Navy doctor accused of assaulting patients in Japan, Kuwait
Stars and Stripes
YOKOSUKA NAVAL BASE, Japan — A Navy doctor faces 24 counts of wrongful sexual contact and is accused of assaulting at least 15 patients he treated in Japan and Kuwait since 2007.
During three days of testimony this week at an Article 32 hearing at Yokosuka Naval Base, fourteen of the women accused Lt. Cmdr. Anthony Velasquez, a general practitioner, of fondling them and making inappropriate sexual comments.
The 15th alleged victim submitted a sworn statement but could not be located for further testimony.
An Article 32 hearing is akin to a grand jury hearing in civilian court. A decision on whether to try Velasquez in a court-martial will come later.
Two of the alleged incidents occurred at Atsugi Naval Air Facility in Japan. The remainder allegedly occurred at Camp Arifjan in Kuwait between December 2008 and June 2009.
The women ranged in rank from private to lieutenant colonel and included spouses and civilian contractors. Some originally came to see Velasquez for knee and neck pain.
“The next thing they knew, they were getting a vaginal and a breast exam,” said Lt. Cmdr. Shane Johnson during closing arguments Wednesday.
Several witnesses testified Velasquez fondled them roughly and performed breast and vaginal examinations unrelated to their medical conditions. Most also said that Velasquez gave them massages, with one woman saying that Velasquez told her to keep the massage a secret.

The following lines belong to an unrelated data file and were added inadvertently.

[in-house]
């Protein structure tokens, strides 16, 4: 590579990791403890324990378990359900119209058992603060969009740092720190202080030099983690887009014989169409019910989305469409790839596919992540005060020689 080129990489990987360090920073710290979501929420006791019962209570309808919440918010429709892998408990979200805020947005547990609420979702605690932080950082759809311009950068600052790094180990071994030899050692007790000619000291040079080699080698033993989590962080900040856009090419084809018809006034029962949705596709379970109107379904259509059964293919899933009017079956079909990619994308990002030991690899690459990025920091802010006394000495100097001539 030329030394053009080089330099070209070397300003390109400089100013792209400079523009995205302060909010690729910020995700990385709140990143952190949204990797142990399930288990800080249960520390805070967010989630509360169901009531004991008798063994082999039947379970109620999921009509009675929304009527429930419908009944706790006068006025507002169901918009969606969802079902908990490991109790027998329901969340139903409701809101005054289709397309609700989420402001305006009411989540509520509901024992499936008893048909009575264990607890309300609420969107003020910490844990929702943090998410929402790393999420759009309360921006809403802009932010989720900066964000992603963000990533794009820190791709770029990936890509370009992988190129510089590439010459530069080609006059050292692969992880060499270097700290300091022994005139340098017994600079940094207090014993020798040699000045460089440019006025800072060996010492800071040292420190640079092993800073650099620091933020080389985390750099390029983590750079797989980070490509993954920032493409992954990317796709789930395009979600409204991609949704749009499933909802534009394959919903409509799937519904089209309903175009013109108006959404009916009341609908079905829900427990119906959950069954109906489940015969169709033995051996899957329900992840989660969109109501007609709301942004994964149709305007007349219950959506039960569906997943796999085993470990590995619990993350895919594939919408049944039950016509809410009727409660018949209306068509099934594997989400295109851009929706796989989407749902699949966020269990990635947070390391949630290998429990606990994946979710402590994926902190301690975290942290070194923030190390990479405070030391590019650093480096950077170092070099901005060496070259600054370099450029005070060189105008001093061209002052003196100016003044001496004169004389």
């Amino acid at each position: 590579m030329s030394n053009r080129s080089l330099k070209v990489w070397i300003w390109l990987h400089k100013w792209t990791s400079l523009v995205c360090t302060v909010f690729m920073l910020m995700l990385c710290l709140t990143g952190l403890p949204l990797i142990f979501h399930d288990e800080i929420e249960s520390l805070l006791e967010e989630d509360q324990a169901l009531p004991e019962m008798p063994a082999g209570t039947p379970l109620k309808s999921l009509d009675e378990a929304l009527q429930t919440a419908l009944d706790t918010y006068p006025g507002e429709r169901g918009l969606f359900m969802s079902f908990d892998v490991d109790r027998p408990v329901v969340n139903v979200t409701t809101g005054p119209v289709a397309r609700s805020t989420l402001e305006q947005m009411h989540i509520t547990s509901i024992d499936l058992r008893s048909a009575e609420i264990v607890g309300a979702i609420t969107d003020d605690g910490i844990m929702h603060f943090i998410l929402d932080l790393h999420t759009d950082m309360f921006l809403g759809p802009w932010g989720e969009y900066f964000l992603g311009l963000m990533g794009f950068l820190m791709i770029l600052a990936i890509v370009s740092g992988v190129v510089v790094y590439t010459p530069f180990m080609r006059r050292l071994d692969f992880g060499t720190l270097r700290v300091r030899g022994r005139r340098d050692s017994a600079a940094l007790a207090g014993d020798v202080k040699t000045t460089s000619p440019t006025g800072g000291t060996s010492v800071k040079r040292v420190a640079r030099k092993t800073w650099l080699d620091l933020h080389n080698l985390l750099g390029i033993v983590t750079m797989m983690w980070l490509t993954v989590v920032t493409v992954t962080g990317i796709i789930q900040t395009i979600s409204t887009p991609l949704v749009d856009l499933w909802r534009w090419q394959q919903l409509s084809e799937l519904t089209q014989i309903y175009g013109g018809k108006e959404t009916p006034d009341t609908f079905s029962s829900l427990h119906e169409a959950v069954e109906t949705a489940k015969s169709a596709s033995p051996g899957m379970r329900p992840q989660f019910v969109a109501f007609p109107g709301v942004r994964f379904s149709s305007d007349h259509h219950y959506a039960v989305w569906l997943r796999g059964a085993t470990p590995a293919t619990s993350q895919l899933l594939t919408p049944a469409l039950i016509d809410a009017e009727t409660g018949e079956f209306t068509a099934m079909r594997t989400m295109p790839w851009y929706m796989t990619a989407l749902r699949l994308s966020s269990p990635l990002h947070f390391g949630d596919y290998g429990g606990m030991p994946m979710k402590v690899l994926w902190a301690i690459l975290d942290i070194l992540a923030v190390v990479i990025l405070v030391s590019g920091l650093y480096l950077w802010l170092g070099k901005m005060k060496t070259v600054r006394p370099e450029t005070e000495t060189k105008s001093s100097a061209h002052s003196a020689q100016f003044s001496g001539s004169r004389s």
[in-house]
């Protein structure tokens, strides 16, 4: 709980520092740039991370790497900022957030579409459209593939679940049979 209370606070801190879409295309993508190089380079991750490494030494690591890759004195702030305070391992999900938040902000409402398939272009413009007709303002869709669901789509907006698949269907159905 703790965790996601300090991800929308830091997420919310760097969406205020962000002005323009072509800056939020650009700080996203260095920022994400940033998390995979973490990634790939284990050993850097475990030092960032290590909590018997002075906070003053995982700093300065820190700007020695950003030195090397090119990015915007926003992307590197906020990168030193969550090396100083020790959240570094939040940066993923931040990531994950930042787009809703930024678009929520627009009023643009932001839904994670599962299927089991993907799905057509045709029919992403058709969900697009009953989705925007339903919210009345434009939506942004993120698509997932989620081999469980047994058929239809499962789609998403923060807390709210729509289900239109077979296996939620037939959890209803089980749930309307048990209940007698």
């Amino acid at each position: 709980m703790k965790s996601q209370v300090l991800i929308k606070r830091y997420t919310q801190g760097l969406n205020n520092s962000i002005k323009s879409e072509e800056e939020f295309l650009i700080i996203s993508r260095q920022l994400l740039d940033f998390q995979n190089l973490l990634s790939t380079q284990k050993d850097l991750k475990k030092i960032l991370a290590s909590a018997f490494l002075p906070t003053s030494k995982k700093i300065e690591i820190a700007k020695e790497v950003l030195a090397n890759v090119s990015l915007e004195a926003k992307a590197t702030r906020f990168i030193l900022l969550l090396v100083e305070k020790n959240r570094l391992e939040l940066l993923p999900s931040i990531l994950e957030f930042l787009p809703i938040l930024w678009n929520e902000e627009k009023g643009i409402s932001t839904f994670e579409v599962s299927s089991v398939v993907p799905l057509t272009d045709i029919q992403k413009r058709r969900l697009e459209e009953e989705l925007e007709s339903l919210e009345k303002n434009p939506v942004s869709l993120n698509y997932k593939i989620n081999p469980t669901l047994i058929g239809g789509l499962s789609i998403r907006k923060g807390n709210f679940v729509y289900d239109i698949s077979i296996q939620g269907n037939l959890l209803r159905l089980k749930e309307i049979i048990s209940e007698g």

To prevent abuse and to protect doctors from accusations, patients are entitled to have third-party “stand-ins” when being examined by an opposite-sex medical provider at military clinics.
Several of the women did not ask for a stand-in, while another said her stand-in wasn’t paying attention during treatment.
After the stand-in left in one case, a sergeant — who said she believed the doctor was a gynecologist — mentioned that she had been having sexual difficulties with her husband.
The sergeant said Velasquez attempted to sexually stimulate her.
“There is no medical need to stimulate a woman to show her that it’s possible,” Lt. Francesca Cimino, a Navy doctor, told prosecutor Lt. Emily Dewey while testifying Tuesday.
Cimino also testified that many of the actions Velasquez is accused of would fall outside the standard of medical care.
Several of the witnesses said that despite uncomfortable first or second visits, they continued to see Velasquez — a point the defense emphasized.
Witnesses said they were uncomfortable but trusted Velasquez because of his authority, until the visits got worse. One said she had a serious medical condition and Velasquez was the only one at Camp Arifjan clinic qualified to treat it.
Velasquez’s actions may not have followed generally accepted medical practices, but they shouldn’t be judged by the criminal justice system, said civilian defense attorney Gary Myers.
He said wrongful sexual contact under military law requires the prosecution to show that Velasquez intended to sexually gratify himself or the alleged victims.
“There is no indication that he was intending to gratify anything,” Myers said.
Myers instead suggested that the case be referred back to the hospital as a malpractice concern.
Velasquez’s medical credentials are currently suspended, according to testimony.
Whether Velasquez faces a court-martial may ultimately be decided by the Commander Naval Forces Japan, Rear Adm. Richard Wren.
Investigating officer Lt. Cmdr. Justin Pilling must make a recommendation on whether to proceed following review of the charges, which in this case can also be knocked down to lesser offenses.
Velasquez did not speak at the hearing.